I’ve been trying to follow recent developments in the deliciously-named* Whitefish, Montana. Of course, I am concerned for the health and well-being of my co-religionists and other wonderful people who have been targeted there. But also — given that the town is less than a nine-hour drive from Seattle — it has occurred to me that the same skinheads bussing themselves in from as far away as the Bay Area** could probably also find their way here. Which is why I find it so frustrating when the esteemed journalists of the New York Times are derelict in their duty to, you know, journalize.
Here’s a simple rule reputable media publications should follow, with absolutely no exceptions: If you’re going to reproduce a third party’s factual assertion, you must provide immediate clarification whenever said factual assertion is false. The alternative – that is, current practice – makes it far too easy for the subject of a news story to hijack the vehicle you provide for his or her own ends.
Because I don’t want to turn the hunt for truth into a partisan issue, I’ll give an innocuous example of how this ought to be done. On Saturday morning, the Seattle Times published an editorial by columnist Larry Stone that touched on what a potential Sounders victory in the MLS Cup could do for the franchise in its home city:
In its article describing the new trains designed for Bay Area Rapid Transit (BART), a Bay Area Publication (BAP) felt the need to assure its readers that any similarity between the cars’ interior color scheme and Santa Clara‘s erstwhile nemesis from the north was purely incidental: “This is no homage to Russell Wilson and gang.”
But this should have gone without saying. Not because deliberate homage would have garnered few fans, or because — as BART marketing and research manager Aaron Weinstein told WIRED — “any combination of hues would run into sports allegiances,” but simply because the magazine mixed up its Seattle sports teams.
Earlier this month, the Seattle Seahawks hit back at Tonight Show host Jimmy Fallon with their own take on his recurring segment “Tonight Show Superlatives“. This was actually their second crack back at the late night host. In the first go-around, the Hawks went with their own version of that exact segment and titled it, oh so cleverly, “Seahawks Superlatives“. This time — almost exactly one year later — they instead spoofed Jimmy Fallon’s “Thank You Notes“.
Both Seahawks responses were cute enough — though nobody seems to have told Russell Wilson that his thank you note should be addressed to Jimmy Fallon — but both also left me thinking the Seahawks blew their huge opportunity to dunk one through the goal posts (like Jimmy Graham).
Bail was set for #ManInTree at $50,000, which means it won’t be long before we hear he’s signed a lucrative book deal to help cover the costs. Since the forthcoming memoir may as well be a foregone conclusion, I took the liberty of designing a book jacket on his behalf:
Last Tuesday, while much of the world stood transfixed by the tragic bombings in Brussels, Seattle could not take its eyes off #ManInTree — a man (surprise!) who defied police orders to descend from an 80-foot sequoia tree in downtown Seattle for a full Shabbat (25 hours).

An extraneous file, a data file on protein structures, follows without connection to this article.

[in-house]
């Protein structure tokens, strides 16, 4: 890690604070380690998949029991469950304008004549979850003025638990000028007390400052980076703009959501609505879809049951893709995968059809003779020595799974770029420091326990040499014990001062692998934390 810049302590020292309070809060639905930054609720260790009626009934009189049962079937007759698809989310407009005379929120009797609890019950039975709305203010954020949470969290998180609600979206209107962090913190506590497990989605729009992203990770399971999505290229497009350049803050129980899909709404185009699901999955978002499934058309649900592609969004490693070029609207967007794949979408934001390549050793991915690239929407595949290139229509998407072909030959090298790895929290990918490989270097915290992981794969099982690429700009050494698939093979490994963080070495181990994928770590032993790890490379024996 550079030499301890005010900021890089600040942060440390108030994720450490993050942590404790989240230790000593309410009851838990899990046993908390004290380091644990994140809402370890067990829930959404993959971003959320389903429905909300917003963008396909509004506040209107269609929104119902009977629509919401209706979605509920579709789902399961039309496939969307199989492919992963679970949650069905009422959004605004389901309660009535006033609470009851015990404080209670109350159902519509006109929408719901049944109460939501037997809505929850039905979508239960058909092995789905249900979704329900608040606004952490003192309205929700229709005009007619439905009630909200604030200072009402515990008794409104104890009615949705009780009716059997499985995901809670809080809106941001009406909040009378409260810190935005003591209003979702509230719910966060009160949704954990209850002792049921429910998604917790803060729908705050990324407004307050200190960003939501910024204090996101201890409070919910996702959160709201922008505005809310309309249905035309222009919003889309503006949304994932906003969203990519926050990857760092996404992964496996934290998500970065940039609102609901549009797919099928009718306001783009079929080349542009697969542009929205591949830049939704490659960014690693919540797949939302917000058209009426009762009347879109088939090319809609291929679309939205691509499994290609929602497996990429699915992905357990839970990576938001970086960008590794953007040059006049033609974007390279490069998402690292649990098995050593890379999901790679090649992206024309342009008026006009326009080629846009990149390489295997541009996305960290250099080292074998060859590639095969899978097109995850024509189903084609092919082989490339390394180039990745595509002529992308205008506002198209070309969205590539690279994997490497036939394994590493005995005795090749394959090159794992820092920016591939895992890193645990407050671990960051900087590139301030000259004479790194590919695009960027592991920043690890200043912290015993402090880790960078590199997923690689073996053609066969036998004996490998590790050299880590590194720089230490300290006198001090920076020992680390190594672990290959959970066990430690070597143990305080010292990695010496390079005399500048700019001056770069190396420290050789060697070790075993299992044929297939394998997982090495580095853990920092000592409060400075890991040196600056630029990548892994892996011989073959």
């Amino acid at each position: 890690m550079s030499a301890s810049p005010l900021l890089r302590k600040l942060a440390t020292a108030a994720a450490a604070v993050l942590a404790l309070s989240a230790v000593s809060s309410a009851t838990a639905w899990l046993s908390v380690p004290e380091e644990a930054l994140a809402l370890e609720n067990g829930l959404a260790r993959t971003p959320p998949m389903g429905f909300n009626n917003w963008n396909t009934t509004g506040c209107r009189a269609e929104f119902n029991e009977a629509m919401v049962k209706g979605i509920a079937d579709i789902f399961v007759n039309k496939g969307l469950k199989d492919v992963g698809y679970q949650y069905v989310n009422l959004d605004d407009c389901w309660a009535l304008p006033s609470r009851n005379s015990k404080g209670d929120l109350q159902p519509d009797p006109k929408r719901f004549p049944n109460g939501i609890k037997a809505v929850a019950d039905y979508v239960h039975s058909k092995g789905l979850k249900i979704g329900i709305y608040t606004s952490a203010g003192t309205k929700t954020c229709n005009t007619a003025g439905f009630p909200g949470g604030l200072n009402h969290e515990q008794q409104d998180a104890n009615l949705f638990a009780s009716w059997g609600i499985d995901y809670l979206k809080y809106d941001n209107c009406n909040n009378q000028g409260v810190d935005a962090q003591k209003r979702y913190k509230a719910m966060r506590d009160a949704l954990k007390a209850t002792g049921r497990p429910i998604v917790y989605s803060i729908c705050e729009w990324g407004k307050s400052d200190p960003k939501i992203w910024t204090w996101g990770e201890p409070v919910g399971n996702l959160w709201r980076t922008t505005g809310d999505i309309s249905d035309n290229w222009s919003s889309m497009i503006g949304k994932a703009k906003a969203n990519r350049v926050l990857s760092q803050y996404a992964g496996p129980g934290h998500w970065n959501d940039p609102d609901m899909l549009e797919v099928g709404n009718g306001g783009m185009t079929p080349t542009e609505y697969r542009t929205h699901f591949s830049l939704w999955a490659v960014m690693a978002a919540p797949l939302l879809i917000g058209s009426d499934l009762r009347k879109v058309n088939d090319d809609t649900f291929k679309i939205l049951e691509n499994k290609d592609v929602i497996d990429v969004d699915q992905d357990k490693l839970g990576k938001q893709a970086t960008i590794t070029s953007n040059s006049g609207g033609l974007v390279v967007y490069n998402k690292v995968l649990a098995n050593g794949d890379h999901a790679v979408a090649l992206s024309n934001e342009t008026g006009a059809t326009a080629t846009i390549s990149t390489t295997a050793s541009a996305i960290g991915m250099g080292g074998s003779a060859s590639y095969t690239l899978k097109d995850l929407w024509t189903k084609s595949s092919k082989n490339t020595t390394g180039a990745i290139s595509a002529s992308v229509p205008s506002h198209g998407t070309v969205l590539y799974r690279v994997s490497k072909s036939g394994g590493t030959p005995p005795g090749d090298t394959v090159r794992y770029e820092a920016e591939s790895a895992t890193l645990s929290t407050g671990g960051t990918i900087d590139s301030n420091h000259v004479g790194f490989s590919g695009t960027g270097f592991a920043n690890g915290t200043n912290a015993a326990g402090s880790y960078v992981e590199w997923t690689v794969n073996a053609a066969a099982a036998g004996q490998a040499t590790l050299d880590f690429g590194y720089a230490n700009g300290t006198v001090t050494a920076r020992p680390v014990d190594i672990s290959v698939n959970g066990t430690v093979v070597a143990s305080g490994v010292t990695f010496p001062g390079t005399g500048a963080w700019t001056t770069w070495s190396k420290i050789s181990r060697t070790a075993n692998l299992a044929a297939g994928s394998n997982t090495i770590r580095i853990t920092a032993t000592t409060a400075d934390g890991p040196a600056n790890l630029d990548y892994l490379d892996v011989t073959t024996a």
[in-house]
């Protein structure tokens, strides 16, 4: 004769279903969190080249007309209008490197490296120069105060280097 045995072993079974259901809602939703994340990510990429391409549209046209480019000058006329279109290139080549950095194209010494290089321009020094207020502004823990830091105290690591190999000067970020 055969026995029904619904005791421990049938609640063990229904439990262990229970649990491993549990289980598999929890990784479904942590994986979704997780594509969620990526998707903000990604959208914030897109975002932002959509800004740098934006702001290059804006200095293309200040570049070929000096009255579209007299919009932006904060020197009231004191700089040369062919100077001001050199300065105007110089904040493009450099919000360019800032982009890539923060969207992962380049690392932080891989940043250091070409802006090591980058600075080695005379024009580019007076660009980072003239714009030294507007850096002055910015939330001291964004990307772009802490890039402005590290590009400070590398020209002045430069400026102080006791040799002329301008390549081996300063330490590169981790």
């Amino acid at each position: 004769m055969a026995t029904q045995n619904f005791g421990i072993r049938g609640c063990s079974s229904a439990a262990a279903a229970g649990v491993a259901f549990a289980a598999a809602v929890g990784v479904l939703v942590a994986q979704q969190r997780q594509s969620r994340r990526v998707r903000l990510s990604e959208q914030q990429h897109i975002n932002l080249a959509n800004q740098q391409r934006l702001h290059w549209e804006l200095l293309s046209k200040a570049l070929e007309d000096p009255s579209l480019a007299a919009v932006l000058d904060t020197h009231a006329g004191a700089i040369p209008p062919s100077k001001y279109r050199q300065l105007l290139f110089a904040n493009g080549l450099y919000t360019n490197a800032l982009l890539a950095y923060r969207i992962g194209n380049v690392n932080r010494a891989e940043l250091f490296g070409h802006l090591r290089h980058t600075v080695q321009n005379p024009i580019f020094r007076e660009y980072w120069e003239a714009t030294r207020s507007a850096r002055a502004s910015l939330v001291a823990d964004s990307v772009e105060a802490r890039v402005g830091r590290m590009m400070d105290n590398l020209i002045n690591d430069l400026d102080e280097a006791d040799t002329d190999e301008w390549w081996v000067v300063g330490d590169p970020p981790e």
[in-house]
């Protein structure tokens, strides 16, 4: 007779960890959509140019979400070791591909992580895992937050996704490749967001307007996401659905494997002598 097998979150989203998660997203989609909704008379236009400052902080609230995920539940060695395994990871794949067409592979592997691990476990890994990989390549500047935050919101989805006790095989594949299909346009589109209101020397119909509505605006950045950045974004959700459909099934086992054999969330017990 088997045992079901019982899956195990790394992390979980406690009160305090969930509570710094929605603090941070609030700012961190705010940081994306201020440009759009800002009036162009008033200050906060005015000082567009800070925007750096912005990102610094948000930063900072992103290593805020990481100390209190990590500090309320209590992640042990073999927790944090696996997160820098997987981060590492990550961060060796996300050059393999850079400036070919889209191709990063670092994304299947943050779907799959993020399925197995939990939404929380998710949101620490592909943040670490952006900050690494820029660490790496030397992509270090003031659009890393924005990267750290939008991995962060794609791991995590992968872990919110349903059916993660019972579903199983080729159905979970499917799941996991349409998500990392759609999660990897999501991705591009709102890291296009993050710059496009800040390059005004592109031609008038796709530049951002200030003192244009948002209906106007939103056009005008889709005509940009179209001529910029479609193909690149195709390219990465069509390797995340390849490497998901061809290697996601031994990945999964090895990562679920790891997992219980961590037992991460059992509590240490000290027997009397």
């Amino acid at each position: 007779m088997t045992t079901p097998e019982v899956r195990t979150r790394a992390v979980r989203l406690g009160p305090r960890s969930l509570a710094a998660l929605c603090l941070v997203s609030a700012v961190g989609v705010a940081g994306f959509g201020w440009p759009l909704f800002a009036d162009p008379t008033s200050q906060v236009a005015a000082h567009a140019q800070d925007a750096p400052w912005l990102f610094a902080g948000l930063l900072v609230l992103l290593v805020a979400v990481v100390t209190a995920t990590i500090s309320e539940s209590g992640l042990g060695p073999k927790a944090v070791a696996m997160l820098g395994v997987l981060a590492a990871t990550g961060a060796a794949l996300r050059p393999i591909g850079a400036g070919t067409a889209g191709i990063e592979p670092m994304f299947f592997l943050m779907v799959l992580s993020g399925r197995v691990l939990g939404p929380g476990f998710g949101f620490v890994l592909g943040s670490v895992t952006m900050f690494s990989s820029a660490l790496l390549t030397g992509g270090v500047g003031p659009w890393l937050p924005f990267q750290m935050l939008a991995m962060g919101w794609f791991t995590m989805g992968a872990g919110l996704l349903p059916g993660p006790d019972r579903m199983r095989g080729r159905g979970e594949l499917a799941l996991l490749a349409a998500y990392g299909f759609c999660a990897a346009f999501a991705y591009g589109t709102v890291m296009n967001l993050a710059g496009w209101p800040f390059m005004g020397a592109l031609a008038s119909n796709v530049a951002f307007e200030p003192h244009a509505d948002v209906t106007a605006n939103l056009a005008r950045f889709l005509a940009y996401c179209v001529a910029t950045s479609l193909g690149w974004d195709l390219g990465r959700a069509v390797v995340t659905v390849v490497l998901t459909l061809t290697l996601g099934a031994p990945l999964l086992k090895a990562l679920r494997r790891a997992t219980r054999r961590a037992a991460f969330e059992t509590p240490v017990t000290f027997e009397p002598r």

At the height (pun intended) of his popularity, KOMO News’ livestream of #ManInTree’s treetop standoff attracted 420,000 viewers (the perfect number of Seattleites to demonstrate interest in someone really, really high). By comparison, a nearby Hillary rally attracted fewer than 3,000.
As #ManInTree’s ordeal stretched into Wednesday, I could not help but notice certain parallels between his story and that of the impending holiday of Purim (which began that night). And so I was inspired to pen a piece of poetry,* which I now publish publicly for the first time. I hope you enjoy:
Cam Newton has faced no end of grief after he walked out of his post-Super Bowl press conference having said precisely this:
Late night TV hosts sometimes understandably like to make sure their viewers are still awake. John Oliver, for instance, delights in mislabeling his maps just to keep you on your toes:
Thanks to Rudyard Kipling, we know how the leopard got his spots, how the camel got his humps, how the tiger got his stripes, how the whale got his throat, and so on.* Among his beloved Just So Stories is one titled The Crab That Played with the Sea, which tells of how the crab was transformed from a large animal into a tiny one.**
Joel McHale was a panelist on last night’s Nightly Show when the conversation turned to hashtag deflategate. McHale came down hard for Tom Brady, so much so that he advanced a completely spurious and silly argument in Brady’s defense.
Now, admittedly, he might have realized how silly it was, because Joel only got about half the point out of his mouth before pulling up:
If you give the balls to another team, they’re going — just like — every — this is so dumb. It is so overdone, it’s ridiculous.
Figuring out what McHale wanted to say is going to take some serious sleuthing. I could parse the sentence slowly word by word, but here’s how I read the argument as a whole: